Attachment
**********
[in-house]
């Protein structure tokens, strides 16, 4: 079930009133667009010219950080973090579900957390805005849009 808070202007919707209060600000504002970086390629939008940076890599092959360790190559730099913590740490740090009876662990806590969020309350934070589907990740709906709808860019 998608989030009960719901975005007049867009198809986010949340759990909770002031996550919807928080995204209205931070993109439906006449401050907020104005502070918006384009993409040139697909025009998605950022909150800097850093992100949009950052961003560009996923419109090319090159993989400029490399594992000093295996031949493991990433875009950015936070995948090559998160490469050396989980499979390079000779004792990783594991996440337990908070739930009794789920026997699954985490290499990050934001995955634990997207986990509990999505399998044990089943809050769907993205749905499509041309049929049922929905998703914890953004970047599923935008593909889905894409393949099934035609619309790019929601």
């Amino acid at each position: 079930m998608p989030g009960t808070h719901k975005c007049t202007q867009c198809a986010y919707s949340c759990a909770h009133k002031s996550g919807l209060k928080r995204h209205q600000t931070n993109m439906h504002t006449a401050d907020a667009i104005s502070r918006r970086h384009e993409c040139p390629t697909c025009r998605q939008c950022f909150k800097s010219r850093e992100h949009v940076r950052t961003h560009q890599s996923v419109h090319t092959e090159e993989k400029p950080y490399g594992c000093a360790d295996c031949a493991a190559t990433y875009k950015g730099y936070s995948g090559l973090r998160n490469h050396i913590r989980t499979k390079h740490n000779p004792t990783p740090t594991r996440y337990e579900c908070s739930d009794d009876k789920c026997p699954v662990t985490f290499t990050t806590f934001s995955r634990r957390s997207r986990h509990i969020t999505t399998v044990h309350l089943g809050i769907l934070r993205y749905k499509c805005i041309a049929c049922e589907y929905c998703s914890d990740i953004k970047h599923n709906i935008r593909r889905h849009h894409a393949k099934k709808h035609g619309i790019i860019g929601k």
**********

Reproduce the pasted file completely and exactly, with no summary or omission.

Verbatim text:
[in-house]
């Protein structure tokens, strides 16, 4: 079930009133667009010219950080973090579900957390805005849009 808070202007919707209060600000504002970086390629939008940076890599092959360790190559730099913590740490740090009876662990806590969020309350934070589907990740709906709808860019 998608989030009960719901975005007049867009198809986010949340759990909770002031996550919807928080995204209205931070993109439906006449401050907020104005502070918006384009993409040139697909025009998605950022909150800097850093992100949009950052961003560009996923419109090319090159993989400029490399594992000093295996031949493991990433875009950015936070995948090559998160490469050396989980499979390079000779004792990783594991996440337990908070739930009794789920026997699954985490290499990050934001995955634990997207986990509990999505399998044990089943809050769907993205749905499509041309049929049922929905998703914890953004970047599923935008593909889905894409393949099934035609619309790019929601």
């Amino acid at each position: 079930m998608p989030g009960t808070h719901k975005c007049t202007q867009c198809a986010y919707s949340c759990a909770h009133k002031s996550g919807l209060k928080r995204h209205q600000t931070n993109m439906h504002t006449a401050d907020a667009i104005s502070r918006r970086h384009e993409c040139p390629t697909c025009r998605q939008c950022f909150k800097s010219r850093e992100h949009v940076r950052t961003h560009q890599s996923v419109h090319t092959e090159e993989k400029p950080y490399g594992c000093a360790d295996c031949a493991a190559t990433y875009k950015g730099y936070s995948g090559l973090r998160n490469h050396i913590r989980t499979k390079h740490n000779p004792t990783p740090t594991r996440y337990e579900c908070s739930d009794d009876k789920c026997p699954v662990t985490f290499t990050t806590f934001s995955r634990r957390s997207r986990h509990i969020t999505t399998v044990h309350l089943g809050i769907l934070r993205y749905k499509c805005i041309a049929c049922e589907y929905c998703s914890d990740i953004k970047h599923n709906i935008r593909r889905h849009h894409a393949k099934k709808h035609g619309i790019i860019g929601k």